A farcical furore over Romanians in London reminds us why restricting labour migration in a free Europe is wrongheaded

When Romania and Bulgaria became member states of the European Union in January, one question loomed large in many minds: would the flood of "Polish plumbers" into the labour markets of western member states now be supplemented by a surge of Romanian repairmen and Bulgarian bricklayers?

The answer has not been clear, so far. Gradual news is hard to measure and awkward to report. With no obvious surge, the question seemed to fade from public consciousness.

Then one crisp April morning, Daniel, a 23-year-old Romanian, woke up outdoors in central London. He had spent the night in Hyde Park alongside fellow migrant labourers, in an encampment partly concealed by trees, he said. So went the story from BBC's Newsnight, whose report on Romanian migrants "sleeping rough" invited outrage from viewers.

From a British perspective, the image of migrants camping illegally in the park looked like evidence that especially desperate migrants had begun to arrive.

From a Romanian perspective, it looked worrying, like a gag to stoke anti-immigrant paranoia in another western EU country already taking steps to restrain labour migration from the new EU member states. Britain will allow no more than 20,000 unskilled Romanian workers to join its registered workforce this year.

Daniel, Newsnight's interviewee, told Romanian television journalists that he no longer slept in the park and that he had been paid by the BBC for his interview. The Romanian charge d'affaires in London issued a complaint to the BBC, accusing Newsnight of "stage managing" its report and "stereotyping" its coverage of Romanians, The Times reported.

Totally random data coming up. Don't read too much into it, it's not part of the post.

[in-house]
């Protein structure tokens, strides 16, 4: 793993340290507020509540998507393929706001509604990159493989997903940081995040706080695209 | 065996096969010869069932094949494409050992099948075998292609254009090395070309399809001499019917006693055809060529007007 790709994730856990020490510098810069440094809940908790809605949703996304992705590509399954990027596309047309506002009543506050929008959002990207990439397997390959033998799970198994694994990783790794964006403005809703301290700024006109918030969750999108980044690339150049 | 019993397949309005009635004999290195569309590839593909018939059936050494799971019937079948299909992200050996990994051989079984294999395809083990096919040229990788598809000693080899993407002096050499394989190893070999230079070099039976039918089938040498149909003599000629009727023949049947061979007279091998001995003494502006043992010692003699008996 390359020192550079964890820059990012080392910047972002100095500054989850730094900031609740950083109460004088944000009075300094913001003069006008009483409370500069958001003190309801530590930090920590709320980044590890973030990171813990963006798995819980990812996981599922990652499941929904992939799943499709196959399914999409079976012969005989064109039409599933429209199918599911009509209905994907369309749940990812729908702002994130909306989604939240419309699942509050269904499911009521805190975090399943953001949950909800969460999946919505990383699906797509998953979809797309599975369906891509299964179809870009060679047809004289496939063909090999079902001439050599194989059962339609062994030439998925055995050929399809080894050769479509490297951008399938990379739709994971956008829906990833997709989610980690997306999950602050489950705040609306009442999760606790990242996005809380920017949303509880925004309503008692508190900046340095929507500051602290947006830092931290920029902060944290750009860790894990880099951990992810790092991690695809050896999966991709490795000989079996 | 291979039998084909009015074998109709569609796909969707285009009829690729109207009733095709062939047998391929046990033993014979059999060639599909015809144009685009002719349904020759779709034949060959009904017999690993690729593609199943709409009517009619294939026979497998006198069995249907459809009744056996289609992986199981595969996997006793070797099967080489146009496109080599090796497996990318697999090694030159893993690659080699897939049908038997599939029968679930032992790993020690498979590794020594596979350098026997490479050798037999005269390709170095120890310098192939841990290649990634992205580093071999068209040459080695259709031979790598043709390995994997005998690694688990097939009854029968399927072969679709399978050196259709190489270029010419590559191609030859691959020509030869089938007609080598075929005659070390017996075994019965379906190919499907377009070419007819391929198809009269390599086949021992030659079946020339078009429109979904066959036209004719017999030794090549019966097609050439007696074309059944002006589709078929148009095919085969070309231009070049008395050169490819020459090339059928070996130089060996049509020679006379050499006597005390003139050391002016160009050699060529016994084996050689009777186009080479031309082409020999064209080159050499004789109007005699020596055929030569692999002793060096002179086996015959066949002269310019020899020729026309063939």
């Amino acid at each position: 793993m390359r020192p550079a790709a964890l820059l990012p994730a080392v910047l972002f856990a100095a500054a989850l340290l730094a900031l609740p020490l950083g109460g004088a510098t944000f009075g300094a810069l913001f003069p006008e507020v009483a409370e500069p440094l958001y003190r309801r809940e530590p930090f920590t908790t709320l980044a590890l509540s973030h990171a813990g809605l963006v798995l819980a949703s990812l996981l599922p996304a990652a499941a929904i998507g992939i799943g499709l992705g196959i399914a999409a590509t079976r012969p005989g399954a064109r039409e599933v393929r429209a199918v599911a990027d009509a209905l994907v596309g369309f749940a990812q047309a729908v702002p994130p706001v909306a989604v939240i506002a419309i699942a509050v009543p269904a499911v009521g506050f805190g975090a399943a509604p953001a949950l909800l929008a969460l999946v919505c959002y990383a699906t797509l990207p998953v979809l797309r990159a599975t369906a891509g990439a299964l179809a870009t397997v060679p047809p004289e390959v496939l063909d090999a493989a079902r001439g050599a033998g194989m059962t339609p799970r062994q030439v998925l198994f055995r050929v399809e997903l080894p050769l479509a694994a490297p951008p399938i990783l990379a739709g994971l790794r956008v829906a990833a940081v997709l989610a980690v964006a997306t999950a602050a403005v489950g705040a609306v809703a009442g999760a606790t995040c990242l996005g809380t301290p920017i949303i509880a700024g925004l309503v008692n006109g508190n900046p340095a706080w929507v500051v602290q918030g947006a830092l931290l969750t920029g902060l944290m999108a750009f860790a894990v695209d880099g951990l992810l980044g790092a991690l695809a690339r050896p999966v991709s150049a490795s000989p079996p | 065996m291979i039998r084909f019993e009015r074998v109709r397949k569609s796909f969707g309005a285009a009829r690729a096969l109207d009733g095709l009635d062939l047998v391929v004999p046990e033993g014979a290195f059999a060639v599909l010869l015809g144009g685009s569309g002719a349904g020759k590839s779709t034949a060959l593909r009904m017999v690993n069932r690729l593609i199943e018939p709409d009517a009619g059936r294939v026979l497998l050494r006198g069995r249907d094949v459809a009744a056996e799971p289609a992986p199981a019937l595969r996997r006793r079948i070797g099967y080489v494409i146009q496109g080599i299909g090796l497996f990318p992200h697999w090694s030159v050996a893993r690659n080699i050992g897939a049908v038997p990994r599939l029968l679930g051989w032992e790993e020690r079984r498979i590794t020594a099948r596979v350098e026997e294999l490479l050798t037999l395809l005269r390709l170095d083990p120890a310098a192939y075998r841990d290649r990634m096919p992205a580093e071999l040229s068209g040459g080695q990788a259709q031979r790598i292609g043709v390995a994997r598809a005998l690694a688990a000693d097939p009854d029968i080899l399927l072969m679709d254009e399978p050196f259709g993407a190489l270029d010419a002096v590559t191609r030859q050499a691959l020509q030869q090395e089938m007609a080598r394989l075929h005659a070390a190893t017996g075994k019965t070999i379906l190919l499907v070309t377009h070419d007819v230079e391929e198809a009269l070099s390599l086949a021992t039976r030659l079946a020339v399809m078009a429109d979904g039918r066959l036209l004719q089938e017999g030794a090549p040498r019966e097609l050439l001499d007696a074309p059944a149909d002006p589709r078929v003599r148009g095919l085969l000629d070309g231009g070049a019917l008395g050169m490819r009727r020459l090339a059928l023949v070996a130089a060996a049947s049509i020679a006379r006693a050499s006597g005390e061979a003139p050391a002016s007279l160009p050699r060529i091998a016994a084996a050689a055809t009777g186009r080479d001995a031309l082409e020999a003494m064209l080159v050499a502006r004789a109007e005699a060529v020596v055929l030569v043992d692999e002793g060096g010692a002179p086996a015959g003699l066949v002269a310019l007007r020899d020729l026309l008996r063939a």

The BBC has held its ground, leaving the minor media furore in stalemate. But whatever the facts of the report, Newsnight did expose a broader truth. With no published statistics describing post-accession labour migration from Romania and Bulgaria, countries like Britain are unsure about the scale of the influx, and they do not like it.

Uncertainty fuels fears of immigration. Even before we can accurately measure the trend, it is subjected to economically illiterate analysis. A simplified, adversarial view of labour migration takes just two sides into account - wealthy hosts and poor beneficiaries.

Sadly, this is the prevailing view. Even with its restrictions, Britain is a model of economic liberalism compared with most other EU countries on the issue of labour migration. Europe's protectionists need to learn a few lessons.

Firstly, income gaps are not all bad. The average Briton earns ten times more money than the average Romanian. But income disparity does not in itself generate economic negatives. On the contrary, it can provide opportunities. Cynical as it may sound, there is always a market for poor people, and where there is demand for low-wage workers, there will be supply.

Secondly, material factors are not the only factors at work. An important one, almost entirely overlooked, is culture. For example, those who have warned that hundreds of thousands of Romanians will cross the English Channel overlook the fact that Britain is hardly a natural destination for Romanians.

Romania is a Latin country like Italy and Spain, one big reason why more than 1.5 million Romanians work there - providing, incidentally, much-needed support for Spain's economic growth spurt.

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